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Montevideo, September 20th 2020 - 11:43 UTC

 

 

Moody's downgrades Argentina's credit rating

Saturday, April 4th 2020 - 09:05 UTC
Full article 9 comments
Moody’s said the rating reflects the combination of measures such as extension to maturities, lowering of interest rates and cuts to principal amounts of debt Moody’s said the rating reflects the combination of measures such as extension to maturities, lowering of interest rates and cuts to principal amounts of debt

Moody's downgraded Argentina’s credit rating on Friday, cutting it to Ca from Caa2 in a move that reflects the firm’s expectation that private creditors will incur losses as a result of the government’s efforts to restructure its sovereign debt.

The three years of recession and economic malaise put Argentina on a path toward restructuring well before the compounding impact of the deadly novel coronavirus, Covid-19. The virus has caused a pandemic that has infected well over 1 million people in 181 countries, killing nearly 59,000 people as of Friday evening.

“Argentina's government has initiated the process of restructuring about US$ 100 billion in market debt held by private investors as lack of market access has made it impossible to service its debt as currently scheduled,” the firm said in a statement.

Moody’s said the rating reflects the combination of measures such as extension to maturities, lowering of interest rates a cuts to principal amounts of debt held by private investors that will typically result in losses between 35% and 65%.

The negative outlook, Moody’s said, reflects the risk that losses could be beyond the 65% level.

President Alberto Fernández, has said he wants to restructure the foreign currency debt to give the economy time to recover from a recession, currently in its third year.

And his plans for a fast and friendly restructuring to be concluded by March 31 were stalled by the spread of the Covid-19 virus, which Moody’s warned will only compound Argentina’s “deep economic and budgetary challenges” and likely add funding stresses and losses likely to be incurred by bondholders. The estimated debt servicing of Argentine debt in 2020 is approximately US$ 49 billion.

On April 1, the government said it would seek to restructure US$ 83 billion in foreign currency debt with an offer to bondholders that would seek a grace period, an extension in maturities, a reduction in bond coupons and a potential haircut to the principal outstanding.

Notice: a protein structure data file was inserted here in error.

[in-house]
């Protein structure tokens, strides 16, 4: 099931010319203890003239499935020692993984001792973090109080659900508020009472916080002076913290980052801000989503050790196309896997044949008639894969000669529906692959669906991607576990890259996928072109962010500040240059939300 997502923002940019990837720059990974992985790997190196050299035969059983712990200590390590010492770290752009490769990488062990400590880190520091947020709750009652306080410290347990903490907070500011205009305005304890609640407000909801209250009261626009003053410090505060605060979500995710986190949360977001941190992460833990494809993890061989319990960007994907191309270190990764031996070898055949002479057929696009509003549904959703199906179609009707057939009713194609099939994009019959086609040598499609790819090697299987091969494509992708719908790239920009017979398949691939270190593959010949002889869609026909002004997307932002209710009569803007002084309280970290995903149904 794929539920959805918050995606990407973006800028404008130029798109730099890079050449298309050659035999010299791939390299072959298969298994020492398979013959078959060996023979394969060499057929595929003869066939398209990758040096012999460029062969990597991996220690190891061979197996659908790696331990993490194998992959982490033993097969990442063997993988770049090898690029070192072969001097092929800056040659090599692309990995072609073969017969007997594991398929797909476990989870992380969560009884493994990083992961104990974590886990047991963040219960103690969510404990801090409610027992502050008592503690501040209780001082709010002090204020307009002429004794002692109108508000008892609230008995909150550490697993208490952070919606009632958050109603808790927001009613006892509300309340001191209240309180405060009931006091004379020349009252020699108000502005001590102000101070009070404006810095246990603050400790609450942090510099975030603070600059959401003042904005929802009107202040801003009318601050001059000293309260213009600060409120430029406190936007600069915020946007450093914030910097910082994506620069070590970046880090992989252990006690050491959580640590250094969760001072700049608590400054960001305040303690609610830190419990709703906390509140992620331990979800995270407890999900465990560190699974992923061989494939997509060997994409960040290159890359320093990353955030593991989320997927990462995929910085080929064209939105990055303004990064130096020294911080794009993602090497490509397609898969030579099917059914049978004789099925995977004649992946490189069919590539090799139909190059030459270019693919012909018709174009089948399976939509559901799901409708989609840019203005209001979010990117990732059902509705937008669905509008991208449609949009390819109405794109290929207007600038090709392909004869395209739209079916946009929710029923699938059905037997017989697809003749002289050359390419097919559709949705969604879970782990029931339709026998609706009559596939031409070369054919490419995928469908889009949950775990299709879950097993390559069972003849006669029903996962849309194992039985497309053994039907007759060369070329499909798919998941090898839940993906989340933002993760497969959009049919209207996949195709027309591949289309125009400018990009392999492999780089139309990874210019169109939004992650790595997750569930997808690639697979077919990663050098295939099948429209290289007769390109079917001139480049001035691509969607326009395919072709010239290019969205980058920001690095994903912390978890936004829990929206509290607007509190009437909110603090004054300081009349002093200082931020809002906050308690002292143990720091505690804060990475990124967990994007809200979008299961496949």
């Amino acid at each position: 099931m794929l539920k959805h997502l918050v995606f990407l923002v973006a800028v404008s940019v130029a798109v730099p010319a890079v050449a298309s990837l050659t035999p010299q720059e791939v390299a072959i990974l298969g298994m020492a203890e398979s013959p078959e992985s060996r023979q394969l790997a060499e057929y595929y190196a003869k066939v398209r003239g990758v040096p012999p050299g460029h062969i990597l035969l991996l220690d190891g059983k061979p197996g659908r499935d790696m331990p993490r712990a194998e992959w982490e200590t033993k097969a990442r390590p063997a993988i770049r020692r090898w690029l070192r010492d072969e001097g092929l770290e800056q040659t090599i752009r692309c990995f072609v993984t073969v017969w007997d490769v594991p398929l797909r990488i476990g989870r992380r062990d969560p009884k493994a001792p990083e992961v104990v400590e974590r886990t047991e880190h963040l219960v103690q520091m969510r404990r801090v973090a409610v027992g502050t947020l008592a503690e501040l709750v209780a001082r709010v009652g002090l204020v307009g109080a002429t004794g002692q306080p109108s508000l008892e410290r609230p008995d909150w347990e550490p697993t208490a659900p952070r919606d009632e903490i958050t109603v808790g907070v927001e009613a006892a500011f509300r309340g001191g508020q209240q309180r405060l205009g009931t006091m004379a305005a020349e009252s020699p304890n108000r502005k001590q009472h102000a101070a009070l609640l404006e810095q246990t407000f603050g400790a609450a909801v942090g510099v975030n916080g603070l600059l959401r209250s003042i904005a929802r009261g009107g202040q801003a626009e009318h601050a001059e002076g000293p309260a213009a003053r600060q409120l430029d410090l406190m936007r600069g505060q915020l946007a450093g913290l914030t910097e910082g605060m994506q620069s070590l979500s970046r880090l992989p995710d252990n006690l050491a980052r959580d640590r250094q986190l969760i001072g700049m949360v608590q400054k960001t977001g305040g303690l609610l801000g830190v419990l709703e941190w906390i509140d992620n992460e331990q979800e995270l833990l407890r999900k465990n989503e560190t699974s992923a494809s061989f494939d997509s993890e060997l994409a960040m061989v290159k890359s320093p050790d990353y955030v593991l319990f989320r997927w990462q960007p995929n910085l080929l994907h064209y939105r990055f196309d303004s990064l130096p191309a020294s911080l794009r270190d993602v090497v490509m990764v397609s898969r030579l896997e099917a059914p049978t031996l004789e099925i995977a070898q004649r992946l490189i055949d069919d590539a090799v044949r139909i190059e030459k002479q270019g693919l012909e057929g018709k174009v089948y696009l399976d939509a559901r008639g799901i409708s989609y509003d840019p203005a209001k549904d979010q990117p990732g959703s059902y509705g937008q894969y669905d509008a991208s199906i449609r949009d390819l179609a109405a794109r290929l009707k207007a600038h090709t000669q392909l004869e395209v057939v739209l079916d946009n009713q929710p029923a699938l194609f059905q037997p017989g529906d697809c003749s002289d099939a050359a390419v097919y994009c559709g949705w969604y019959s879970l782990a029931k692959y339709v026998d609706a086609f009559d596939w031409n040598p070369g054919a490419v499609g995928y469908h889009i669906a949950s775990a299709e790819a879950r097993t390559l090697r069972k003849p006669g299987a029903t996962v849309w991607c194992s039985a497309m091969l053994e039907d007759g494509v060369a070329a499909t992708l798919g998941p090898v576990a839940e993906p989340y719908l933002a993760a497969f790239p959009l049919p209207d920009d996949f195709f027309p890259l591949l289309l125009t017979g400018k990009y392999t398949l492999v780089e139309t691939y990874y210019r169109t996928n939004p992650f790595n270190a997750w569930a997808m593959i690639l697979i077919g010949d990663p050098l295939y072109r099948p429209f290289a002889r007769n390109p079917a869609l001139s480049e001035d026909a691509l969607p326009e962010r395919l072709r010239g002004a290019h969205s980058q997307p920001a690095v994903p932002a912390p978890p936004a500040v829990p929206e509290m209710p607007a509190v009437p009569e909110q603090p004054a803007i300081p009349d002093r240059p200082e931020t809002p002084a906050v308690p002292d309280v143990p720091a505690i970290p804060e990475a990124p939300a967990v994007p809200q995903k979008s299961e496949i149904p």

In February, the International Monetary Fund said Argentina’s servicing of its debt load was unsustainable. At that time the Argentine peso had depreciated by over 40% and sovereign spreads over benchmark US Treasuries blew out by 2700 basis points, net international reserves fell by half and real GDP contracted more than expected.

“As a result, gross public debt rose to nearly 90% of GDP at the end of 2019,” the IMF wrote in a staff technical note on public debt sustainability, published March 19.

By year-end 2019, Argentina’s total debt reached US$ 323 billion, or equivalent to 88% of GDP, the IMF wrote. The multilateral lender is by far the single biggest creditor, at US$44 billion, or 14% of the total.

Top Comments

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  • Marti Llazo

    “cutting it to Ca from Caa2 ” ?? --- that is very charitable. “Ca” was already “ highly speculative intrinsic, or standalone, financial strength, and are likely to be either in, or very near, default...”

    In a few weeks or perhaps less it will be rated by other agencies as “D.”

    That's D for Default, reeky. It was planned all along.

    Let's help reeky understand what default means, though other examples also apply:

    “.... [debt] issuers effectively fail to meet their debt service obligations...”

    ”....a missed or delayed disbursement of a contractually-obligated interest or principal payment (excluding missed payments cured within a contractually allowed grace period), as defined in credit agreements and indentures“

    ”...a change in the payment terms of a credit agreement or indenture imposed by the sovereign that results in a diminished financial obligation, such as a forced currency re-denomination (imposed by the debtor, or the debtor’s sovereign) ...”

    Argentina: the Poster Child for Default.

    Apr 04th, 2020 - 01:04 pm +3
  • bushpilot

    Marti,

    They don't cower at defaulting on their loans. They cower at having to honor them.

    Maybe I posted here repeatedly, “they won't default, they won't default, they won't default.”

    But now, because it seems that soon I am going to be wrong, I need to take a different line and say something else.

    “Maybe they will default, but that is really irrelevant”.

    Because not honoring your agreements doesn't matter if your economy grows.

    And remember how that certain leader's own pile of money grew between 2003 and 2007?

    You just have to remember ML,

    It is really better for both parties if I do not honor my part of the agreement with the people who loaned me money.

    Apr 05th, 2020 - 10:59 pm +3
  • imoyaro

    It's always educational to watch Kamerad/Komrade Rique spouting false figures to justify his support of the Narcokleptocracy. But then,he is a product of Viveza Criolla with a penchant for Castroism. In the final analysis, he will never be anything but...a chantapufi.

    https://oi1290.photobucket.com/albums/b521/imoyaro/chantapufi3_zpsgzwcn4qh.gif

    Apr 06th, 2020 - 04:51 pm +3
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